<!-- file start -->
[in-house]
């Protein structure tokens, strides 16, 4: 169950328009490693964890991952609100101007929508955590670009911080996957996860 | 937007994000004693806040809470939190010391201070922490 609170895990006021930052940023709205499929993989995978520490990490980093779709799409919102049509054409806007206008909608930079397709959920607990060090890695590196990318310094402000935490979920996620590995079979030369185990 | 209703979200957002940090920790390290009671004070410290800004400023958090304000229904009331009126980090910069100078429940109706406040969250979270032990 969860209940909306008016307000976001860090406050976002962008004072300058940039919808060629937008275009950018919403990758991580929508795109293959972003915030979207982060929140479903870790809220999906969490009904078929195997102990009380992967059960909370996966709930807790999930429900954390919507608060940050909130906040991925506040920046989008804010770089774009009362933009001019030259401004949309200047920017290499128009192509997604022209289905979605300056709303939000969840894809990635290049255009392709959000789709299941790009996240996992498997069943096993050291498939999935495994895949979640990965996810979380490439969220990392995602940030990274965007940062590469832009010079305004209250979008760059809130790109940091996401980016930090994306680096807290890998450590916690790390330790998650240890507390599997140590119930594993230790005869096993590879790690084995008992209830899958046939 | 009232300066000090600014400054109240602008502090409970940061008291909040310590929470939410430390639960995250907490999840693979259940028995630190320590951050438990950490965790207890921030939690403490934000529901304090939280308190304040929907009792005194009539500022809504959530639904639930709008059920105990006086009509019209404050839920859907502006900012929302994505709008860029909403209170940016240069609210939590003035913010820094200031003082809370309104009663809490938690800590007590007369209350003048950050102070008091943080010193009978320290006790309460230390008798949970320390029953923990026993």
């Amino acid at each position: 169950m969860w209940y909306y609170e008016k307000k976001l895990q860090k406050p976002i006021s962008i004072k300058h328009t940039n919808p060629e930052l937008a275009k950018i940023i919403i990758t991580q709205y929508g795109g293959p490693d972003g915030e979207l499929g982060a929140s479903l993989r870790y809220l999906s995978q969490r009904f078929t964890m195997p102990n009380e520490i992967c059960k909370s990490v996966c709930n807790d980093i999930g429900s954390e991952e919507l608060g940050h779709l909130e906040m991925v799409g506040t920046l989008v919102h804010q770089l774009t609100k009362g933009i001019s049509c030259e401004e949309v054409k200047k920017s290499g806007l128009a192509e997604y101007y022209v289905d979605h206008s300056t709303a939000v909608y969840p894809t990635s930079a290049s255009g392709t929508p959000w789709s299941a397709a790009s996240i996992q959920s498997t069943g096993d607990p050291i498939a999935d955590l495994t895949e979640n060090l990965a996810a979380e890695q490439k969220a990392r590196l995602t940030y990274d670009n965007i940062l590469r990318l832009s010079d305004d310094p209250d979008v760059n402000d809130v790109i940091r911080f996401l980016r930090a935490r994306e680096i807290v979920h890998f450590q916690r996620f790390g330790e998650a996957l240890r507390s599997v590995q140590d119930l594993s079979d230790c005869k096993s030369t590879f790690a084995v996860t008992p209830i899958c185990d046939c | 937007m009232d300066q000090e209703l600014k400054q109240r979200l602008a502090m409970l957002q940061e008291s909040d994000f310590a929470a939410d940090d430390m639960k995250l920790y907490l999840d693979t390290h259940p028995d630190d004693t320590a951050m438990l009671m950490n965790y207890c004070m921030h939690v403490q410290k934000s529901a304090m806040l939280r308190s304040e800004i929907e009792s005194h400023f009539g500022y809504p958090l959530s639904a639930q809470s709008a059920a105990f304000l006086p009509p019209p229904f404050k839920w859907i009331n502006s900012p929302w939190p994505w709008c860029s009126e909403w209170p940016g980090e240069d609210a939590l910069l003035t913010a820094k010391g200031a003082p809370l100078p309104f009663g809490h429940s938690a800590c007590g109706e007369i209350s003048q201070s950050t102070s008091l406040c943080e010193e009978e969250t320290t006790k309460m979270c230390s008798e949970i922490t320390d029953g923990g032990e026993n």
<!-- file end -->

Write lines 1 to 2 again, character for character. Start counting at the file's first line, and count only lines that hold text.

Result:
[in-house]
């Protein structure tokens, strides 16, 4: 169950328009490693964890991952609100101007929508955590670009911080996957996860 | 937007994000004693806040809470939190010391201070922490 609170895990006021930052940023709205499929993989995978520490990490980093779709799409919102049509054409806007206008909608930079397709959920607990060090890695590196990318310094402000935490979920996620590995079979030369185990 | 209703979200957002940090920790390290009671004070410290800004400023958090304000229904009331009126980090910069100078429940109706406040969250979270032990 969860209940909306008016307000976001860090406050976002962008004072300058940039919808060629937008275009950018919403990758991580929508795109293959972003915030979207982060929140479903870790809220999906969490009904078929195997102990009380992967059960909370996966709930807790999930429900954390919507608060940050909130906040991925506040920046989008804010770089774009009362933009001019030259401004949309200047920017290499128009192509997604022209289905979605300056709303939000969840894809990635290049255009392709959000789709299941790009996240996992498997069943096993050291498939999935495994895949979640990965996810979380490439969220990392995602940030990274965007940062590469832009010079305004209250979008760059809130790109940091996401980016930090994306680096807290890998450590916690790390330790998650240890507390599997140590119930594993230790005869096993590879790690084995008992209830899958046939 | 009232300066000090600014400054109240602008502090409970940061008291909040310590929470939410430390639960995250907490999840693979259940028995630190320590951050438990950490965790207890921030939690403490934000529901304090939280308190304040929907009792005194009539500022809504959530639904639930709008059920105990006086009509019209404050839920859907502006900012929302994505709008860029909403209170940016240069609210939590003035913010820094200031003082809370309104009663809490938690800590007590007369209350003048950050102070008091943080010193009978320290006790309460230390008798949970320390029953923990026993």